The changes finalized on Wednesday include a limit of two years to conduct exhaustive environmental reviews of infrastructure projects. They also revoked a requirement that agencies consider the cumulative environmental effects of projects, like their contribution to climate change.
Mr. Trump said the current lengthy process “has cost of trillions of dollars over the years for our country and delays like you wouldn’t believe.”
In past campaigns, candidates have shied away from bold proposals on the environment, especially on climate change, but Patrick Murray, director of the Monmouth University Polling Institute, said that Mr. Biden has more political space to pursue his agenda amid the economic and public health crises plaguing the nation.
“With the pandemic shaking up the core of people’s lives, they are much less worried about bold and radical change right now,” he said, “because that’s what they want in some way.”
Those political dynamics have freed Mr. Biden to pursue policies that his allies hope will electrify younger, more liberal voters who were skeptical of him during the Democratic primaries, without automatically alienating more moderate voters, Mr. Murray said.
Certainly, Mr. Biden’s allies also see political risks, should he be perceived as moving too far left on issues like natural gas hydraulic fracturing, or fracking, a practice that is tied to many jobs in states like Pennsylvania. In contrast to a number of his Democratic primary opponents, he does not support a total ban on fracking.
“Fracking is not going to be on the chopping block,” he said in an interview last week with WNEP-TV, an ABC affiliate that serves Northeastern and Central Pennsylvania.
In a call with reporters on Tuesday, Biden campaign officials stressed that his long-held view on the issue stands: “No new fracking on federal lands.”
Mr. Trump is betting that his uncompromising, unchanging stands will appeal to business-minded voters and people who distrust government. But there is a risk to him, too.
Carlos Curbelo, a former Republican congressman from Florida who has championed a carbon tax to combat climate change, said he believes Mr. Trump’s disregard for the issue and his handling of the coronavirus are becoming linked to part of “the broader character question.”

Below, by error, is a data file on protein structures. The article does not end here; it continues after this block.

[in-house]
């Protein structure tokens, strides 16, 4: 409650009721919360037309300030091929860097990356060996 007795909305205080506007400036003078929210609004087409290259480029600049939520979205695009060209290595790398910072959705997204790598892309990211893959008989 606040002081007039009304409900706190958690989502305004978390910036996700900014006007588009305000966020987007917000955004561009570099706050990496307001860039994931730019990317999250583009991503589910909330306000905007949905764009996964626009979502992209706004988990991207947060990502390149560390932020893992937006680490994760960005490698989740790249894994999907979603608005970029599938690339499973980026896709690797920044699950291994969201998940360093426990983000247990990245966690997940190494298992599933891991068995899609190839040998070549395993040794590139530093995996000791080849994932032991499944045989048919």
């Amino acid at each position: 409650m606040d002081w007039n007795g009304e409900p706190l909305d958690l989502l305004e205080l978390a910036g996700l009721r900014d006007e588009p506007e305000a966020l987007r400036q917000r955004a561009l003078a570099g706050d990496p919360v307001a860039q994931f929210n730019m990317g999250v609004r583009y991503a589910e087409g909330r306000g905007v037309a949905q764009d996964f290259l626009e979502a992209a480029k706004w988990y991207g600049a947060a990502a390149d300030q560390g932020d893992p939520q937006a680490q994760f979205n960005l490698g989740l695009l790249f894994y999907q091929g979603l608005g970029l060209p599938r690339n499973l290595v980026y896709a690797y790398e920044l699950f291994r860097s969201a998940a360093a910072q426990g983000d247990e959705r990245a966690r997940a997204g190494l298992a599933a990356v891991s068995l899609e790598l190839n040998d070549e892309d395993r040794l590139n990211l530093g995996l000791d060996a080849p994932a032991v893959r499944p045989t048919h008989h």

Such character questions resonate with “not just young voters who have rejected his stance on climate for quite some time but also middle-aged and older voters who now in the context of Covid prioritize leaders who are good crisis managers,” he said.
Mr. Biden’s campaign criticized the president’s gutting of the environmental policy act as a way ”to distract” from Mr. Trump’s failure to deliver an infrastructure plan. “He has failed to deliver any real plan to create jobs and instead is cutting corners to once again ignore science, experts, and communities and reservations entitled to clean air, water, and environments,” read a campaign statement.
In some ways, the debate over climate reflects the broader political realignment in both parties that defined the 2016 campaign: working-class white voters, especially in rural areas, have moved farther from their union Democratic roots to embrace Mr. Trump and his energy policies, while educated, affluent white suburban voters, once staunchly Republican, drift toward the Democrats and appear increasingly open to more ambitious efforts to combat climate change.
“Biden’s pitch may play well with traditionally moderate Republican voters in the suburbs, just as Trump’s policy pronouncements may play well with traditionally more Democratic-leaning voters in other parts of the state, more rural parts of the state,” said former Representative Ryan Costello, a Republican who represented the Philadelphia suburbs.
But pro-business voters may see the danger of a Biden victory as just as high, said Scott Jennings, a Republican strategist.
“A tremendous amount is at stake,” he said. “Drastic overregulation and anti-business regulations could just decimate rural and middle-American economies already reeling.”
Scientists said the next four years could be critical to whether greenhouse gas emissions from the United States rise or fall.
“We are on a trajectory to a hotter planet,” said Waleed Abdalati, director of the Cooperative Institute for Research in Environmental Sciences at the University of Colorado, Boulder. Mr. Trump and Mr. Biden, he said, “represent two very divergent paths.”